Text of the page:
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Episode 41: Children and the Persistent Post-concussive Syndrome

What children are at risk for development of the Persistent Post-Concussive Syndrome following a sport related concussion?

That’s a good question that clinicians and parents need to consider in determine when it is safe to allow a child to return to play, and when further intervention is required.

There is very limited research so a new research article published in the British Journal of Medicine from the Buffalo Concussion Management Clinic attempts to develop a decision rule tree to answer these important questions.
The researchers have developed a brief, standardized physical examination to determine what players would develop the Persistent Post-Concussive Syndrome

But first, what is the Persistent Post-Concussive Syndrome? It is the persistence of post concussive symptoms physical, cognitive, emotional, and behavioral beyond the predicted normal course of recovery. Cognitive symptoms can include difficulties with attention, memory and focus. The post-concussion syndrome often causes patients to sleep more than usual at first, and then many develop issues falling asleep. It’s very common after concussion to be more irritable and with the syndrome many can experience anxiety and depression. Physical symptoms can include headaches, dizziness, and sensitivity to light and sound.

What the “normal” course of recovery should be is also an interesting and vexing question since many studies have shown that recovery can take months or even years to take place while others claim recovery should take place in weeks.

The Buffalo group recognized that children take longer to recover from a concussion than adults and many practitioners wait a month or longer to determine how the child is recovering before making any judgments or decisions about further care.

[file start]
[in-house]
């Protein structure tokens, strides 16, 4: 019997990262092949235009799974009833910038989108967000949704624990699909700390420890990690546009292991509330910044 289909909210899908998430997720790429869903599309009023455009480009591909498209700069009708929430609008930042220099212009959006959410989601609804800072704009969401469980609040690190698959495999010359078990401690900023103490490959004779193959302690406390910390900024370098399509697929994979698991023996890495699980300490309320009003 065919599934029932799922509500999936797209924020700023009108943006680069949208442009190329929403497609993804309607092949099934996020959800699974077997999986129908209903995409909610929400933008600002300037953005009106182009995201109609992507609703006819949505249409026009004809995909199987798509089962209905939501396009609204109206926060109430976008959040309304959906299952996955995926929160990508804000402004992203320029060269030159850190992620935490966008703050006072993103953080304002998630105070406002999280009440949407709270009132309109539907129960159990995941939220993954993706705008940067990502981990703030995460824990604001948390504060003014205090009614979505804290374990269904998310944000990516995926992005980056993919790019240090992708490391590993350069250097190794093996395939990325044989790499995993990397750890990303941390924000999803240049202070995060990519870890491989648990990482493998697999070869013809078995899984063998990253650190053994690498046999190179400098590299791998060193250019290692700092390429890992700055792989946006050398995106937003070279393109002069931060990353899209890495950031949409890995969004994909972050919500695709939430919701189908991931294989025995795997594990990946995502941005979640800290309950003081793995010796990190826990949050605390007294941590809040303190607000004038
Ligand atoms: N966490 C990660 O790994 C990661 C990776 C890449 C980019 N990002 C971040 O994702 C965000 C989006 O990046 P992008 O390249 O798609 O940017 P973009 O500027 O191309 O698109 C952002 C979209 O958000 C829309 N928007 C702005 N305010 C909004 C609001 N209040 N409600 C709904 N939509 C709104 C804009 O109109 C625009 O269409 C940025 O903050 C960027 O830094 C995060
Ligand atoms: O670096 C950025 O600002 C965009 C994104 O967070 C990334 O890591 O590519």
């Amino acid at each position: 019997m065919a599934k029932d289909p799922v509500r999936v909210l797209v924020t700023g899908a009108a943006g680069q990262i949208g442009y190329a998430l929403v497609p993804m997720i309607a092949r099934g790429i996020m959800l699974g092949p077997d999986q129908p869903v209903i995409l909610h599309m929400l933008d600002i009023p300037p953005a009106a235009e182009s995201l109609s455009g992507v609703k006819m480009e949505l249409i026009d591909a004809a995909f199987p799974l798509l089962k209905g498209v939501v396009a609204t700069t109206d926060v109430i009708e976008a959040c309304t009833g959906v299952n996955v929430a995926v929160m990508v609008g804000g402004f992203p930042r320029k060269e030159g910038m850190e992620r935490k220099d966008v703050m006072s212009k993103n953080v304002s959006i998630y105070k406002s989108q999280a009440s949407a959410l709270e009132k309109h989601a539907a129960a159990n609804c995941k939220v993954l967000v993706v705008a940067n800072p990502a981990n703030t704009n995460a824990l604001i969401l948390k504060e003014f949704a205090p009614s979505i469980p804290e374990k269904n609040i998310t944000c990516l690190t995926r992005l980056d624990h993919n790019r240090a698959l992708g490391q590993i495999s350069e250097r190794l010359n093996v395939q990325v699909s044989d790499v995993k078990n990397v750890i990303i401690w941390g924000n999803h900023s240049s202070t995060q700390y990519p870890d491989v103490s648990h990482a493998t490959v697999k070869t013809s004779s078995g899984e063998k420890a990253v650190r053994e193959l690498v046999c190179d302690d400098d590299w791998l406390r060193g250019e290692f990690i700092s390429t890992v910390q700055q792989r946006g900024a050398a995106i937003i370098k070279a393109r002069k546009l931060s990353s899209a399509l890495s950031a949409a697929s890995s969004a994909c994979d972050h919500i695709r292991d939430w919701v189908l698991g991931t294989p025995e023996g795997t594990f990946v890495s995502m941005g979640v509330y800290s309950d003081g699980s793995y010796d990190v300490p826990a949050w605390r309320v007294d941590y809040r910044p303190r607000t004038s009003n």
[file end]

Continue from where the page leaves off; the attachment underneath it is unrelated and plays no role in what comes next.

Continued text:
But, the group believes this delay may lead to a higher risk of persistent impairment and poor outcome including persistent physical and cognitive symptoms, difficulties with academic work and in their social life.

So, they have developed a scoring system based upon their observation of concussed student athletes, their symptoms and recovery time. Something simple that could easily be used by school personnel, trainers, and medical professionals.

I want to be clear, I am not voicing an opinion on the merits of this simple testing procedure because I have observed in discussions, and in my readings, often a concussion is misdiagnosed by emergency department personnel and children’s complaints go ignored, or even children are reluctant to inform parents, school personnel and medical personnel about the problems they are having, but I still want to pass this information along to those interested in this subject.

The researchers found the primary signs that indicate a child or adolescent with a concussion will have a delayed recovery were:

– Lightheadedness and dizziness on standing up from a lying downing position.
– Problems with balance and vision
– Difficulty in performing what is known as a tandem gain test, where an individual is instructed to walk heel to toe.

A child with these difficulties is more likely to develop the post concussive syndrome so more observation, attention and intervention needs to be happen.

A concussion, even one concussion can cause serious and permanent consequences, so it is important that this research continue for the proper screening of children who sustain a sports related concussion.

Audio version

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